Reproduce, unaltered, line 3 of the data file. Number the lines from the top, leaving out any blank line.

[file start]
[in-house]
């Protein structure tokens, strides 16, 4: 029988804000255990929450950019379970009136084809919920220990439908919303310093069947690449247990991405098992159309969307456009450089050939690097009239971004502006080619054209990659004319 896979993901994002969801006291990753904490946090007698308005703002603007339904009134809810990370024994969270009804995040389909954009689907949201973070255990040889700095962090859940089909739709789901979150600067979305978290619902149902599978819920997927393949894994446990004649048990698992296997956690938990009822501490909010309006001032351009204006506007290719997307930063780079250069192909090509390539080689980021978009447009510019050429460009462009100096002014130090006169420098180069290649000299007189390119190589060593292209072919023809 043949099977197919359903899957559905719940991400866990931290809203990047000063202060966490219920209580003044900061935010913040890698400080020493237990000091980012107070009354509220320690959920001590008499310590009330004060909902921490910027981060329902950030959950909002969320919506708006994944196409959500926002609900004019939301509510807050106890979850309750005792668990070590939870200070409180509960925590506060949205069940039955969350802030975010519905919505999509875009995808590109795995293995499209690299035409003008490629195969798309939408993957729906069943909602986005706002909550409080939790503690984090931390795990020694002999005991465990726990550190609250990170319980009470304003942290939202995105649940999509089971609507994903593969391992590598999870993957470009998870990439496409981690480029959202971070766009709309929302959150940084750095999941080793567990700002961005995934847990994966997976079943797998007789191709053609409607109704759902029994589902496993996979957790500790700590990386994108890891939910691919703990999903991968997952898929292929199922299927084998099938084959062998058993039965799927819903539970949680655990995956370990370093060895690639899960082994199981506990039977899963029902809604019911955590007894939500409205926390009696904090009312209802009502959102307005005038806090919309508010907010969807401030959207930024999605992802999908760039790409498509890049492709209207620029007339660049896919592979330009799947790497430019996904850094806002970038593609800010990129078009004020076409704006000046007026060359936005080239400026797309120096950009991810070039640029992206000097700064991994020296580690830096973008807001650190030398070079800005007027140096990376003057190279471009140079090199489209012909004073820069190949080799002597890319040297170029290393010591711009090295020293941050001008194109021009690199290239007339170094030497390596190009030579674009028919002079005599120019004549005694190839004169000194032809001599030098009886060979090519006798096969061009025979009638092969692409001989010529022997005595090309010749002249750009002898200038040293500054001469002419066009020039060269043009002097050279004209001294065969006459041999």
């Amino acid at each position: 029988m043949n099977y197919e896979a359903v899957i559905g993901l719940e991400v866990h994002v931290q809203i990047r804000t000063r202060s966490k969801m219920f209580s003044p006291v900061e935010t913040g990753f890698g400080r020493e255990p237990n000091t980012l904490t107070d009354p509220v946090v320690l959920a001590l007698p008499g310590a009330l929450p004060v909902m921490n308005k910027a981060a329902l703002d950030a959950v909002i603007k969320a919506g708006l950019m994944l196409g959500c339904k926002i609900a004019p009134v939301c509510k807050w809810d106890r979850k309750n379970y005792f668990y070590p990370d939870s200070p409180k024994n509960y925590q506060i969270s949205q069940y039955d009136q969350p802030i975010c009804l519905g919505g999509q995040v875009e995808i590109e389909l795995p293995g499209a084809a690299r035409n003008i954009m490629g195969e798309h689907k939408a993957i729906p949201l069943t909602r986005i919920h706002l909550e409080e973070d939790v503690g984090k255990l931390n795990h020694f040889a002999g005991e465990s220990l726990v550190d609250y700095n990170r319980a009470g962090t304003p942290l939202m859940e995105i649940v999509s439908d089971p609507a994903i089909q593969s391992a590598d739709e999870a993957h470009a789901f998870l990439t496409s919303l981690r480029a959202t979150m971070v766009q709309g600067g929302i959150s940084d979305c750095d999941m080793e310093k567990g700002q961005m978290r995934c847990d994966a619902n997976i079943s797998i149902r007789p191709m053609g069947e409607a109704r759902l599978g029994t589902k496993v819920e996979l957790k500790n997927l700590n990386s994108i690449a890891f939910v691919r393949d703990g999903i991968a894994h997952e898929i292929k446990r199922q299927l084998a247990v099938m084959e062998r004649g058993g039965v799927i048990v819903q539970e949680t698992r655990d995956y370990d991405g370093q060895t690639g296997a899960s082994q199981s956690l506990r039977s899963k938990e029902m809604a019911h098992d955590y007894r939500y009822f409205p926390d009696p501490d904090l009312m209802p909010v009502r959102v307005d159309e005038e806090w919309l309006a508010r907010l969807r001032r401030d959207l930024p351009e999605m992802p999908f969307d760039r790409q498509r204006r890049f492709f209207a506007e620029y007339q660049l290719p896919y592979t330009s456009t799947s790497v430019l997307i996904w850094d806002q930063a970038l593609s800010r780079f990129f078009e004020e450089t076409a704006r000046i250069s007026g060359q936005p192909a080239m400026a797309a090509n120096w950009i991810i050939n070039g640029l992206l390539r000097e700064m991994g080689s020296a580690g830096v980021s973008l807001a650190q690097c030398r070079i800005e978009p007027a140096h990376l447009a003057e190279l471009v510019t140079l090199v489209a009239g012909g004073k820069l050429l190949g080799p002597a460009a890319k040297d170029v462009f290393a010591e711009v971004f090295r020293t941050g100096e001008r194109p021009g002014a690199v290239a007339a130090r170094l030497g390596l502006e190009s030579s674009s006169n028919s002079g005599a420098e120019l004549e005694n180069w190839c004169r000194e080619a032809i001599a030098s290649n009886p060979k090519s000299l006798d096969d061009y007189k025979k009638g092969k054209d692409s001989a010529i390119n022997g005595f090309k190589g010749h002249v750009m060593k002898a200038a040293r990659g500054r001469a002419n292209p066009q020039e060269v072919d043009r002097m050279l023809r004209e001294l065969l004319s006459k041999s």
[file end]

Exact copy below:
């Amino acid at each position: 029988m043949n099977y197919e896979a359903v899957i559905g993901l719940e991400v866990h994002v931290q809203i990047r804000t000063r202060s966490k969801m219920f209580s003044p006291v900061e935010t913040g990753f890698g400080r020493e255990p237990n000091t980012l904490t107070d009354p509220v946090v320690l959920a001590l007698p008499g310590a009330l929450p004060v909902m921490n308005k910027a981060a329902l703002d950030a959950v909002i603007k969320a919506g708006l950019m994944l196409g959500c339904k926002i609900a004019p009134v939301c509510k807050w809810d106890r979850k309750n379970y005792f668990y070590p990370d939870s200070p409180k024994n509960y925590q506060i969270s949205q069940y039955d009136q969350p802030i975010c009804l519905g919505g999509q995040v875009e995808i590109e389909l795995p293995g499209a084809a690299r035409n003008i954009m490629g195969e798309h689907k939408a993957i729906p949201l069943t909602r986005i919920h706002l909550e409080e973070d939790v503690g984090k255990l931390n795990h020694f040889a002999g005991e465990s220990l726990v550190d609250y700095n990170r319980a009470g962090t304003p942290l939202m859940e995105i649940v999509s439908d089971p609507a994903i089909q593969s391992a590598d739709e999870a993957h470009a789901f998870l990439t496409s919303l981690r480029a959202t979150m971070v766009q709309g600067g929302i959150s940084d979305c750095d999941m080793e310093k567990g700002q961005m978290r995934c847990d994966a619902n997976i079943s797998i149902r007789p191709m053609g069947e409607a109704r759902l599978g029994t589902k496993v819920e996979l957790k500790n997927l700590n990386s994108i690449a890891f939910v691919r393949d703990g999903i991968a894994h997952e898929i292929k446990r199922q299927l084998a247990v099938m084959e062998r004649g058993g039965v799927i048990v819903q539970e949680t698992r655990d995956y370990d991405g370093q060895t690639g296997a899960s082994q199981s956690l506990r039977s899963k938990e029902m809604a019911h098992d955590y007894r939500y009822f409205p926390d009696p501490d904090l009312m209802p909010v009502r959102v307005d159309e005038e806090w919309l309006a508010r907010l969807r001032r401030d959207l930024p351009e999605m992802p999908f969307d760039r790409q498509r204006r890049f492709f209207a506007e620029y007339q660049l290719p896919y592979t330009s456009t799947s790497v430019l997307i996904w850094d806002q930063a970038l593609s800010r780079f990129f078009e004020e450089t076409a704006r000046i250069s007026g060359q936005p192909a080239m400026a797309a090509n120096w950009i991810i050939n070039g640029l992206l390539r000097e700064m991994g080689s020296a580690g830096v980021s973008l807001a650190q690097c030398r070079i800005e978009p007027a140096h990376l447009a003057e190279l471009v510019t140079l090199v489209a009239g012909g004073k820069l050429l190949g080799p002597a460009a890319k040297d170029v462009f290393a010591e711009v971004f090295r020293t941050g100096e001008r194109p021009g002014a690199v290239a007339a130090r170094l030497g390596l502006e190009s030579s674009s006169n028919s002079g005599a420098e120019l004549e005694n180069w190839c004169r000194e080619a032809i001599a030098s290649n009886p060979k090519s000299l006798d096969d061009y007189k025979k009638g092969k054209d692409s001989a010529i390119n022997g005595f090309k190589g010749h002249v750009m060593k002898a200038a040293r990659g500054r001469a002419n292209p066009q020039e060269v072919d043009r002097m050279l023809r004209e001294l065969l004319s006459k041999s």